September 27, 2002

Looking back

We just went over the 5,000 visitors mark here at Aaron's Baseball Blog, so I thought it might be kind of fun to take a look back at some of the stuff, both good and bad, that I have written about since this website was created a little less than 2 months ago and see if any interesting updates can be made.

(By the way, all my old entries can be found by clicking on the archives that are found on the left side of this page).

The first ever entry I did was on August 1st.

It was titled: A.J. Burnett and Jeff Torberg (real catchy title huh?) and in it I discussed the great season Burnett was having at that point.

I also talked about the great risk for an injury that I felt he was, mostly because of the way Torborg and the Marlins were abusing his young arm.

Here are a couple of quotes from the August 1st entry:

"Burnett has been one of baseball's top pitchers throughout the season and he was awesome tonight, but the way his manager, Jeff Torborg, is using him has me worried about his future."

"Burnett has been great this year and he looks like he will be a stud for years to come. But the way he is being treated makes me think he is in line for some arm troubles.

I hope I am wrong."

But, sadly, I was right. (I don't think I have ever said that before).

About 2 and a half weeks after I wrote that entry, Burnett went on the disabled list with a "bone bruise" in his right elbow.

At the time the Marlins were saying that he would be done for the season.

However, he was activated on September 14th and had pitched in 3 games (2 in relief) prior to tonight.

And tonight he just finished up his final appearance of the season (5 2/3 IP, 1 ER, 8 Ks against the Phillies)

I was obviously very critical of the Marlins prior to the injury and even more so after it, and I think my criticism was more than justified.

In his last 6 starts before getting injured, Burnett threw 110 pitches, 132, 128, 93, 123 and 117.

I guess I am sort of proud that I was able to predict an injury, although with those pitch counts, it wasn't all that tough.

But, I like Burnett and I have him on my Diamond-Mind keeper league team, so maybe proud isn't the right word.

A few days after I initially wrote about Burnett, I wrote an entry on Darin Erstad's new deal with the Angels.

I looked at Erstad's strange, up and down career and gave my opinion as to whether or not it was a good signing for the Angels.

Here are some quotes:

"If the Angels continue to play Erstad full-time in centerfield and he can keep his batting average at about the same level it is now (or higher, of course) and either get his walk rate back up to where it was before this year or get his power back to where it was prior to last season...the Angels will get their money's worth.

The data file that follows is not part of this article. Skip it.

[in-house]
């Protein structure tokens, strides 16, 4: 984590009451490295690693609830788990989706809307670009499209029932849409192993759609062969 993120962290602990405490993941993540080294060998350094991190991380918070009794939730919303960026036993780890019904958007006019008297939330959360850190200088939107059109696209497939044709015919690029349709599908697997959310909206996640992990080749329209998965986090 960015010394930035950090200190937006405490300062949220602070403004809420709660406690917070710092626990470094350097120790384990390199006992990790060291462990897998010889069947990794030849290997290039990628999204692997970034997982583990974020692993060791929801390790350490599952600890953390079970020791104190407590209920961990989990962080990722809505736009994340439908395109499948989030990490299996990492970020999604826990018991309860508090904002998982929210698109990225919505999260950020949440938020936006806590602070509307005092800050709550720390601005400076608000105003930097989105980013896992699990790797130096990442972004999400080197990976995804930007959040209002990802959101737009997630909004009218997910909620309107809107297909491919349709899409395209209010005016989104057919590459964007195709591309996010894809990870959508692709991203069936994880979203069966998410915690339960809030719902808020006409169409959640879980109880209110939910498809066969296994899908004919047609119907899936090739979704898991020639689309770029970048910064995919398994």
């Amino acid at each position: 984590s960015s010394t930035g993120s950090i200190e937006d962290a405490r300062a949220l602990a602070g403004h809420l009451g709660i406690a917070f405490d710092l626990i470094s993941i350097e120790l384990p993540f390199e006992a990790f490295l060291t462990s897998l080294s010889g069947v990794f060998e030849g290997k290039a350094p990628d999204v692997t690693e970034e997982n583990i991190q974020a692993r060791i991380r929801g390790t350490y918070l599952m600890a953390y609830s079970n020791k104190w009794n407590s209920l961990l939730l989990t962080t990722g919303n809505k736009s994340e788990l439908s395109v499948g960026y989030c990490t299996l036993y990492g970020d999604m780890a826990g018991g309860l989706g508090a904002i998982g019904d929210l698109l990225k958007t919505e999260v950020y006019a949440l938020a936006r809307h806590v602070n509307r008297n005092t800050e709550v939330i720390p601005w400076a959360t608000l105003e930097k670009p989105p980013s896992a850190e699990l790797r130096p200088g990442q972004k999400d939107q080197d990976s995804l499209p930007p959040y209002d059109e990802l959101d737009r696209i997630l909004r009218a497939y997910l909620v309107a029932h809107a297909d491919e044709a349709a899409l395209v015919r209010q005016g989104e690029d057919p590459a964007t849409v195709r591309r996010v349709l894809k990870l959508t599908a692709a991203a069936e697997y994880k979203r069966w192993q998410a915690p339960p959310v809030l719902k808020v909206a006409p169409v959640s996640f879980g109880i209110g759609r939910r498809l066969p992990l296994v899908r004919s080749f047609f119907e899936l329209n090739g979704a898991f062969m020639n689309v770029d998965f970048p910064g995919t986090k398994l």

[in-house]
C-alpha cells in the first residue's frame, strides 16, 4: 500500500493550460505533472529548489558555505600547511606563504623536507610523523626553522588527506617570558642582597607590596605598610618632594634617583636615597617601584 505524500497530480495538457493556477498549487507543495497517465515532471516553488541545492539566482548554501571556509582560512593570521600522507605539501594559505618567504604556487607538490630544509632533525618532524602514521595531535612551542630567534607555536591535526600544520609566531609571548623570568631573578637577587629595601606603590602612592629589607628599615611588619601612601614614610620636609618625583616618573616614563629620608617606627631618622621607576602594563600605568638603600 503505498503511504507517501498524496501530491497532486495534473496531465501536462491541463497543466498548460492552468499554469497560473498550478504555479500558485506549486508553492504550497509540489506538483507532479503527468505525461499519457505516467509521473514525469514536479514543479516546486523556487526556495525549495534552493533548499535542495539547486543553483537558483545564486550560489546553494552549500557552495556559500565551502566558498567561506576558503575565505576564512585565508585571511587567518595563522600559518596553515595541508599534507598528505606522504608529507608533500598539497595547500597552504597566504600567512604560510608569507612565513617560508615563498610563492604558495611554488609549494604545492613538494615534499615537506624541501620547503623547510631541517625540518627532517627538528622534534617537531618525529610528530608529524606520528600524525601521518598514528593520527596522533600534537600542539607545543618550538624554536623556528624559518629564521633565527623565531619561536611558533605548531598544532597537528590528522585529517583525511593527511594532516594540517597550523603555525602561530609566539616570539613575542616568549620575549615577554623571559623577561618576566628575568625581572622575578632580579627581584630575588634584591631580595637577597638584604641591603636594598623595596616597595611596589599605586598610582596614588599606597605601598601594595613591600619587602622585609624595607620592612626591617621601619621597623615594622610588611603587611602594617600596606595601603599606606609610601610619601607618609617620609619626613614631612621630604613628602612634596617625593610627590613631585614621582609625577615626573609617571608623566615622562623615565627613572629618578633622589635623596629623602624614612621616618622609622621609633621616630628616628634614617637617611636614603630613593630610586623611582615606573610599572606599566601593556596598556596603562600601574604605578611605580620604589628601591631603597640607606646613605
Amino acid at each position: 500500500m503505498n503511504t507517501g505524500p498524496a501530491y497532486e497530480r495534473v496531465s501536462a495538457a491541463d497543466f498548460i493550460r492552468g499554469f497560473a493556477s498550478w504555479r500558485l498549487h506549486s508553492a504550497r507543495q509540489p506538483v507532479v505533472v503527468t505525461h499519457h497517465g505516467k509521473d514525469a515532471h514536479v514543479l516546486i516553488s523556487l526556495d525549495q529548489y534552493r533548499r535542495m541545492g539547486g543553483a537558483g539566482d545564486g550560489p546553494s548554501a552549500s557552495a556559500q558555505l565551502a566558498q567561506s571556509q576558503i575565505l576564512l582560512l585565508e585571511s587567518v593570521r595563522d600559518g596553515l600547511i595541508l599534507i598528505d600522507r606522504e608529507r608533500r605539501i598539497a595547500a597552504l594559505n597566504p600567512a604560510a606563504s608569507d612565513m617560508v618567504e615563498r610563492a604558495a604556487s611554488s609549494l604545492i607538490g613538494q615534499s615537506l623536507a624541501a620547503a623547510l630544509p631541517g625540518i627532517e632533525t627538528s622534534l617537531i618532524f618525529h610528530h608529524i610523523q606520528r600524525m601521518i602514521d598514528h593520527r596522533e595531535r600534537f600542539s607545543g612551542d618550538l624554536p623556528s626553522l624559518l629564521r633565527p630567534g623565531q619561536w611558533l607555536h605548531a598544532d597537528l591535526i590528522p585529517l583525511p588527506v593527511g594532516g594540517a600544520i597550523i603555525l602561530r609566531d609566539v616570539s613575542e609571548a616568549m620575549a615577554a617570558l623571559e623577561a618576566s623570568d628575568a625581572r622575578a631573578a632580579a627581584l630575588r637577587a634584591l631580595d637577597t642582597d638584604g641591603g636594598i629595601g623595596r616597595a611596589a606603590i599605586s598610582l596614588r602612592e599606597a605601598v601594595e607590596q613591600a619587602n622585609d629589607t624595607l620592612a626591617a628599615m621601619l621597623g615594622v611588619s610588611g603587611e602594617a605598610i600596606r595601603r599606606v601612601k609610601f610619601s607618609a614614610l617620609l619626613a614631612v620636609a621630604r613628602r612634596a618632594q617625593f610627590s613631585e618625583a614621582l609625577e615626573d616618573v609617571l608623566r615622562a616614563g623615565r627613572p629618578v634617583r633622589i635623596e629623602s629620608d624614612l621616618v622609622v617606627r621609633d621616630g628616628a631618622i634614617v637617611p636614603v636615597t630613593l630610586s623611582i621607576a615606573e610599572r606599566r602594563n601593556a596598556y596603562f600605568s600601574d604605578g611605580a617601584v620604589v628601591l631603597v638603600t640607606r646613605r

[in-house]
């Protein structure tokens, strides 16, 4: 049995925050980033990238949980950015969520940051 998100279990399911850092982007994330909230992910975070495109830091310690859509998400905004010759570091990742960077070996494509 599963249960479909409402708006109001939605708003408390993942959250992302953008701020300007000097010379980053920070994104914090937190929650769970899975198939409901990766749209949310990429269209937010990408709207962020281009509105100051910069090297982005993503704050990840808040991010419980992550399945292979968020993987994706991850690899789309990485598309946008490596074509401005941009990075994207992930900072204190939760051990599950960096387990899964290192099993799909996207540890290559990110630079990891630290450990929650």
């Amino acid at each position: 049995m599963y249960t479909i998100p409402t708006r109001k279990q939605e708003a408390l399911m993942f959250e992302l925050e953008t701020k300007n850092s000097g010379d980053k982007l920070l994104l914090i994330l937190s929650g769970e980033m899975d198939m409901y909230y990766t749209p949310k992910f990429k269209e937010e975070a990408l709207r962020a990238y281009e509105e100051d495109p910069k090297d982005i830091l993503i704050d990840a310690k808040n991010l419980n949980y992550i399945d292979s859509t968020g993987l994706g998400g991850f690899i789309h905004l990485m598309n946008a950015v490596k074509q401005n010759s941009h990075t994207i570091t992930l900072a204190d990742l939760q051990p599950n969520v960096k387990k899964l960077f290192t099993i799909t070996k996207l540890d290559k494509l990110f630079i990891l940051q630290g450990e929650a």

Of course, those are big ifs."

"Certainly not a great signing for the Angels, but I think it will end up being a good one."

So basically I thought the deal would be a good one for the Angels if Erstad improved either his power of his plate discipline (or both) while keeping his batting average where it has been all season long.

And what has happened since I said that?

He has drawn a grand total of 5 walks in 214 at bats.

About the only person for which that is considered "improved plate discipline" is probably Randall Simon.

And his power since then?

He has 3 homers in 214 at bats.

Which is not an improvement in power for anyone not named Tyner or Goodwin.

So I said it would be a good deal if Erstad improved those two areas of his game and instead he has actually become worse in both areas, which is pretty tough to do.

However, he is still hitting .283 (albeit a very hollow .283), he is still playing gold glove defense in centerfield, he is still stealing bases at a great clip (23/26 this year) and he still has a good chance (in my opinion) to come back and improve his hitting enough to make the signing a good one for the Angels.

So, if you thought I was cautiously optimistic with my comments then...I guess I am just cautiously neutral on the subject now.

On August 5th I wrote an entry titled "Pedro," which I think is one of my better entries.

Here are a few quotes:

"Of course, back in April, I watched Pedro's first start of the season (3 IP, 7 ER against Toronto) and it really made me sad for some reason. I suspect, like a lot of people, that I really love to witness greatness. I don't mean Jason Giambi greatness or Curt Schilling greatness or even Randy Johnson greatness. I mean a special kind of greatness. Barry Bonds in 2001 (and 2002, when he isn't hurt). Michael Jordan in the NBA Finals. Mark McGwire in 1998. Bob Gibson in 1968. Ted Williams in 1941 (and about 10 other years too). Babe Ruth. Pedro Martinez in 1999 and especially 2000."

"I wasn't around to see Gibson or Teddy Ballgame, but I was a baseball fan in 1999 and 2000 and Pedro Martinez was as good as it gets. And there is something unbelievably special about that."

"With all of the things that are wrong with baseball (and other sports too I guess) it is important to remember why we love it so much. For me, a big part of that is the potential to witness something special, someone special. True greatness."